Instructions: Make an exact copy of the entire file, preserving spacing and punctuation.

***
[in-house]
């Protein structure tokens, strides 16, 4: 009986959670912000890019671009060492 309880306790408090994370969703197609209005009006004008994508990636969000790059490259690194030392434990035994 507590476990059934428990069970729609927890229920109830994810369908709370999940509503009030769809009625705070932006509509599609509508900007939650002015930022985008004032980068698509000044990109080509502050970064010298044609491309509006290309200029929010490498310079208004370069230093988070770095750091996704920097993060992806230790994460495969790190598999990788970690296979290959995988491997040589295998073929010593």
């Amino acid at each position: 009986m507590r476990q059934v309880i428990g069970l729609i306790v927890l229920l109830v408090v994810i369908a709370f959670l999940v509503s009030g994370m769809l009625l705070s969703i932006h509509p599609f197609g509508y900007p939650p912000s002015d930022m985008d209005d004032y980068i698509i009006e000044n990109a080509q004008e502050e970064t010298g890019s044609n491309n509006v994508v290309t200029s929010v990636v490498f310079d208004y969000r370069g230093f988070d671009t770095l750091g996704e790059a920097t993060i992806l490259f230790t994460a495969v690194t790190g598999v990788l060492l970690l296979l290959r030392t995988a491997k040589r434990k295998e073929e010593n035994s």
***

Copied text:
[in-house]
């Protein structure tokens, strides 16, 4: 009986959670912000890019671009060492 309880306790408090994370969703197609209005009006004008994508990636969000790059490259690194030392434990035994 507590476990059934428990069970729609927890229920109830994810369908709370999940509503009030769809009625705070932006509509599609509508900007939650002015930022985008004032980068698509000044990109080509502050970064010298044609491309509006290309200029929010490498310079208004370069230093988070770095750091996704920097993060992806230790994460495969790190598999990788970690296979290959995988491997040589295998073929010593």
């Amino acid at each position: 009986m507590r476990q059934v309880i428990g069970l729609i306790v927890l229920l109830v408090v994810i369908a709370f959670l999940v509503s009030g994370m769809l009625l705070s969703i932006h509509p599609f197609g509508y900007p939650p912000s002015d930022m985008d209005d004032y980068i698509i009006e000044n990109a080509q004008e502050e970064t010298g890019s044609n491309n509006v994508v290309t200029s929010v990636v490498f310079d208004y969000r370069g230093f988070d671009t770095l750091g996704e790059a920097t993060i992806l490259f230790t994460a495969v690194t790190g598999v990788l060492l970690l296979l290959r030392t995988a491997k040589r434990k295998e073929e010593n035994s």